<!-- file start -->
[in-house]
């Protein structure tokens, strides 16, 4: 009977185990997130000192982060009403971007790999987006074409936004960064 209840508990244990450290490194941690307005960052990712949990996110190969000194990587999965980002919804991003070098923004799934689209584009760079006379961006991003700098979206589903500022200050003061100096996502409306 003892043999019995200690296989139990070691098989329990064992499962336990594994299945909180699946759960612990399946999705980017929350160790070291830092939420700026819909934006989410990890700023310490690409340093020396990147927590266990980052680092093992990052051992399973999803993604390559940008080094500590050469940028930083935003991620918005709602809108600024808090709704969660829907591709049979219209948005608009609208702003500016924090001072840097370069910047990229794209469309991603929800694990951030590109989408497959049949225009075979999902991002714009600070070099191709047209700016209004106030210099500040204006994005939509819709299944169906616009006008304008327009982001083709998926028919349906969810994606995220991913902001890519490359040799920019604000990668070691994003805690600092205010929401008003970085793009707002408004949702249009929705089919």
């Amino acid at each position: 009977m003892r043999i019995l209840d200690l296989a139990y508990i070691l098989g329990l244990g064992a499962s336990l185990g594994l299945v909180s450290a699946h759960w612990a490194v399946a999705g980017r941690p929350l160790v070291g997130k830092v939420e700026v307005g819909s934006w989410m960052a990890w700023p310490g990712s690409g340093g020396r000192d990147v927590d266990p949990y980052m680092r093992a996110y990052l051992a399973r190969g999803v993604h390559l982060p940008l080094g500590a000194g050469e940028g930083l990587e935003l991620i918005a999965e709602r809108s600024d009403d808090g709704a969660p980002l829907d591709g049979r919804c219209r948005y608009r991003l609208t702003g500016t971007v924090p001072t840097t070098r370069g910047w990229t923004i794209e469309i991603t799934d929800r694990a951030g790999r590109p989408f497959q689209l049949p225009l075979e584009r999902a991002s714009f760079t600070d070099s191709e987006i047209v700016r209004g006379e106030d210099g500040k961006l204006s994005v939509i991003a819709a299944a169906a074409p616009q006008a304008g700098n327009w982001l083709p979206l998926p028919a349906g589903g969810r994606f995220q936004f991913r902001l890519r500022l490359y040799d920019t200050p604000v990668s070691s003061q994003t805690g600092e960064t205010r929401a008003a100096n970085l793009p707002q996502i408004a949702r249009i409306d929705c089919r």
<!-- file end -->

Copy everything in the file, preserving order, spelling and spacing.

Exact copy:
[in-house]
């Protein structure tokens, strides 16, 4: 009977185990997130000192982060009403971007790999987006074409936004960064 209840508990244990450290490194941690307005960052990712949990996110190969000194990587999965980002919804991003070098923004799934689209584009760079006379961006991003700098979206589903500022200050003061100096996502409306 003892043999019995200690296989139990070691098989329990064992499962336990594994299945909180699946759960612990399946999705980017929350160790070291830092939420700026819909934006989410990890700023310490690409340093020396990147927590266990980052680092093992990052051992399973999803993604390559940008080094500590050469940028930083935003991620918005709602809108600024808090709704969660829907591709049979219209948005608009609208702003500016924090001072840097370069910047990229794209469309991603929800694990951030590109989408497959049949225009075979999902991002714009600070070099191709047209700016209004106030210099500040204006994005939509819709299944169906616009006008304008327009982001083709998926028919349906969810994606995220991913902001890519490359040799920019604000990668070691994003805690600092205010929401008003970085793009707002408004949702249009929705089919």
């Amino acid at each position: 009977m003892r043999i019995l209840d200690l296989a139990y508990i070691l098989g329990l244990g064992a499962s336990l185990g594994l299945v909180s450290a699946h759960w612990a490194v399946a999705g980017r941690p929350l160790v070291g997130k830092v939420e700026v307005g819909s934006w989410m960052a990890w700023p310490g990712s690409g340093g020396r000192d990147v927590d266990p949990y980052m680092r093992a996110y990052l051992a399973r190969g999803v993604h390559l982060p940008l080094g500590a000194g050469e940028g930083l990587e935003l991620i918005a999965e709602r809108s600024d009403d808090g709704a969660p980002l829907d591709g049979r919804c219209r948005y608009r991003l609208t702003g500016t971007v924090p001072t840097t070098r370069g910047w990229t923004i794209e469309i991603t799934d929800r694990a951030g790999r590109p989408f497959q689209l049949p225009l075979e584009r999902a991002s714009f760079t600070d070099s191709e987006i047209v700016r209004g006379e106030d210099g500040k961006l204006s994005v939509i991003a819709a299944a169906a074409p616009q006008a304008g700098n327009w982001l083709p979206l998926p028919a349906g589903g969810r994606f995220q936004f991913r902001l890519r500022l490359y040799d920019t200050p604000v990668s070691s003061q994003t805690g600092e960064t205010r929401a008003a100096n970085l793009p707002q996502i408004a949702r249009i409306d929705c089919r």